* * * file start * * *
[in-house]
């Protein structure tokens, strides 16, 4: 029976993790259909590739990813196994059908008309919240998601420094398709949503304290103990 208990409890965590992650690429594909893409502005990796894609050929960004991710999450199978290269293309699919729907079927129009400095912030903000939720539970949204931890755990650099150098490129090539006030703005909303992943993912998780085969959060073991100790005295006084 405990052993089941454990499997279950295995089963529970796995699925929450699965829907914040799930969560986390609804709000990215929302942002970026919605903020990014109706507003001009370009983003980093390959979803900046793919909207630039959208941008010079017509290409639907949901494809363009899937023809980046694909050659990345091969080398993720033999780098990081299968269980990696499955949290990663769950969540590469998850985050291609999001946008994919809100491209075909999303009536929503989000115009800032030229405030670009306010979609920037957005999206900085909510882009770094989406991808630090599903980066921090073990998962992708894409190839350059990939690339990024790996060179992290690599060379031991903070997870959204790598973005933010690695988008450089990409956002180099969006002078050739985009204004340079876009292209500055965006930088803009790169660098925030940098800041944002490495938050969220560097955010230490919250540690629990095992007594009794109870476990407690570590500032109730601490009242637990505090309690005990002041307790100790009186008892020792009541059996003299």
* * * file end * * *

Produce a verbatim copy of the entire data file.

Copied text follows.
[in-house]
């Protein structure tokens, strides 16, 4: 029976993790259909590739990813196994059908008309919240998601420094398709949503304290103990 208990409890965590992650690429594909893409502005990796894609050929960004991710999450199978290269293309699919729907079927129009400095912030903000939720539970949204931890755990650099150098490129090539006030703005909303992943993912998780085969959060073991100790005295006084 405990052993089941454990499997279950295995089963529970796995699925929450699965829907914040799930969560986390609804709000990215929302942002970026919605903020990014109706507003001009370009983003980093390959979803900046793919909207630039959208941008010079017509290409639907949901494809363009899937023809980046694909050659990345091969080398993720033999780098990081299968269980990696499955949290990663769950969540590469998850985050291609999001946008994919809100491209075909999303009536929503989000115009800032030229405030670009306010979609920037957005999206900085909510882009770094989406991808630090599903980066921090073990998962992708894409190839350059990939690339990024790996060179992290690599060379031991903070997870959204790598973005933010690695988008450089990409956002180099969006002078050739985009204004340079876009292209500055965006930088803009790169660098925030940098800041944002490495938050969220560097955010230490919250540690629990095992007594009794109870476990407690570590500032109730601490009242637990505090309690005990002041307790100790009186008892020792009541059996003299």